Sunday, 7 November 2004

A Familiar Ring To It

Although it's not my primary, er, field, this one's for the Pure Mathematics Groupies out there. It's a pdf of a fairly abstruse paper on Trees and Rings - mathematical entities which along with Groups and Fields are to do with permutations of finite elements, like how many different poker hands there are, how many different legal chess games are possible, how many anagrams there are for a set of letters, and so on (to grossly over-simplify).

It's a fairly advanced paper, far beyond my skills (which have rusted after 20 years of disuse), so I could only understand about 10% of it without consulting old textbooks. Even then, I'd have to become familiar with advances and terminology in maths that have only become current in the last two decades. For most people, it would appear as mystifying as, say, Derrida at his worst. Just read the Abstract (below) to see what I mean.

Abstract. We develop the theory of “branch algebras”, which are infinite dimensional associative algebras that are isomorphic, up to taking subrings of finite codimension, to a matrix ring over themselves. The main examples come from groups acting on trees.
In particular, we construct an algebra over the field of two elements, that is finitely generated, prime, infinite-dimensional but with all proper quotients finite, has a recursive presentation, is graded, and has Gelfand-Kirillov dimension 2.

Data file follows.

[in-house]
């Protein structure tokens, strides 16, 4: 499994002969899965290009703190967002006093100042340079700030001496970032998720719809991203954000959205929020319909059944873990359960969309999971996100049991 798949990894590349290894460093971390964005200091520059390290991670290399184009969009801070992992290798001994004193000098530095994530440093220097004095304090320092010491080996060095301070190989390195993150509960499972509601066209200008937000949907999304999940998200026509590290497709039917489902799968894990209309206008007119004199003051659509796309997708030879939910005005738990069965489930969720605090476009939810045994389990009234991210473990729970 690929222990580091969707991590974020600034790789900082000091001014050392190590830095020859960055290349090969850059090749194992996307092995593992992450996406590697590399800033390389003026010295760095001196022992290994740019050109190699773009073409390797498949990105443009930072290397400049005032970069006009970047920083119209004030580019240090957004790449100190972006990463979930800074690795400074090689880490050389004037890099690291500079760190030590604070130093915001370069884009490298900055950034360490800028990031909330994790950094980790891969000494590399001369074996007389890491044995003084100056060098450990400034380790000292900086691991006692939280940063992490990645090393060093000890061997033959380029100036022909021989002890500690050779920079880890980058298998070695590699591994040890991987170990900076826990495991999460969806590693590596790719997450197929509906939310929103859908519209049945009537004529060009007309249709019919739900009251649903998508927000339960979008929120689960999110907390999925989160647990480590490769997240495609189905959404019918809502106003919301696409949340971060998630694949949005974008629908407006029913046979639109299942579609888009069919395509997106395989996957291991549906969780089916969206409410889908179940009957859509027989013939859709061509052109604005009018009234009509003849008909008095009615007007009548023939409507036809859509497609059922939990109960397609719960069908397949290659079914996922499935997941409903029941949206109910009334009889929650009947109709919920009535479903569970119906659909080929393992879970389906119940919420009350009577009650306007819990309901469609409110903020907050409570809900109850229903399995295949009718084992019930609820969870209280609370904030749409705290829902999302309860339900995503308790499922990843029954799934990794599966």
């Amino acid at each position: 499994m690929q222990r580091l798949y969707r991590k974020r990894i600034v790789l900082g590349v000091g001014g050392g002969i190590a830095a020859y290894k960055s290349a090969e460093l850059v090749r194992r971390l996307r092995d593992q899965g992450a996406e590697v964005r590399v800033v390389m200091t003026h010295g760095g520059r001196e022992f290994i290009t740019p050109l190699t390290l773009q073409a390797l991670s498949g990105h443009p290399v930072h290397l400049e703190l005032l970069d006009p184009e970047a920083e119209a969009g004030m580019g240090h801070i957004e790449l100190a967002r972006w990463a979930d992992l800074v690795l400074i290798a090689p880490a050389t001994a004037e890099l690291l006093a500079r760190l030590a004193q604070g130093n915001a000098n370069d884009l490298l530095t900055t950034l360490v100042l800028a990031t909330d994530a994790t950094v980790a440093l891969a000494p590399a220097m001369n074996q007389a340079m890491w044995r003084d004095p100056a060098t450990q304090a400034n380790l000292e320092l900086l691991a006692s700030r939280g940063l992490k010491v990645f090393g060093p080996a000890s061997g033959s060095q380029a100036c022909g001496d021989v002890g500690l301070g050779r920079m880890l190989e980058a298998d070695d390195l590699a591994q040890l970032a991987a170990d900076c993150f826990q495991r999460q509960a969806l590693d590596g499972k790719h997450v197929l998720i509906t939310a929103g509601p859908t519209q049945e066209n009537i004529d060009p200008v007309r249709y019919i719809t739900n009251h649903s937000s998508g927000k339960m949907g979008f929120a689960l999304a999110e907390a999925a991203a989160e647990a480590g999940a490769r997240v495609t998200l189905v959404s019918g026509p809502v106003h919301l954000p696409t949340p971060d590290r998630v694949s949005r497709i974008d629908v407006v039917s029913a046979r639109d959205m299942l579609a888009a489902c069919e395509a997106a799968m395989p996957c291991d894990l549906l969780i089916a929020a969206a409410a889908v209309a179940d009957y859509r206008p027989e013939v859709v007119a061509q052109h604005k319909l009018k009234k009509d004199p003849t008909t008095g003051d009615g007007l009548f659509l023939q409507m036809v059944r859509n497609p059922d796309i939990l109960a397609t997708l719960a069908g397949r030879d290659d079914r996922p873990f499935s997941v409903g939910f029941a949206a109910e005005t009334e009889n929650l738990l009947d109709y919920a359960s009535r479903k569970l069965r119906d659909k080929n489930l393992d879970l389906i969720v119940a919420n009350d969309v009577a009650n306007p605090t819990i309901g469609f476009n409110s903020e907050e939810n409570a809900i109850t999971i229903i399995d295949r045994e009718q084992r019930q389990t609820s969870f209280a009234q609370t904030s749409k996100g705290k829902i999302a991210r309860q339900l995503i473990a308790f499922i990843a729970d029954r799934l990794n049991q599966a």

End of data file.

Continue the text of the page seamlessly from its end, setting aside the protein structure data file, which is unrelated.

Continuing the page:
Alas, some of the concepts really do require their own special terminology: the object is not to Blind with Science, or Baffle with BS, it's to communicate very exact and abstruse ideas to people who have the right background.

The interesting thing about it is the first line :
Rings are powerful tools, and those arising from groups have been studied in great length [32, 39, 40]. The first author’s long-awaited monograph on the topic should prove illuminating [5].
The references,
[5] Bilbo Baggins, There and Back Again. . . A Hobbit’s Tale by Bilbo Baggins, in preparation.
[32] Donald S. Passman, The algebraic structure of group rings, Wiley-Interscience [John Wiley & Sons], New York, 1977, ISBN 0-471-02272-1, Pure and Applied Mathematics.
[39] John Ronald Reuel Tolkien, The Lord of the Rings, Houghton Mifflin Company, 2002.
[40] _________, The Hobbit , Houghton Mifflin Company, 1999.
And, of course, the co-authors.
Seen via Yet Another Weird SF Fan.

No comments: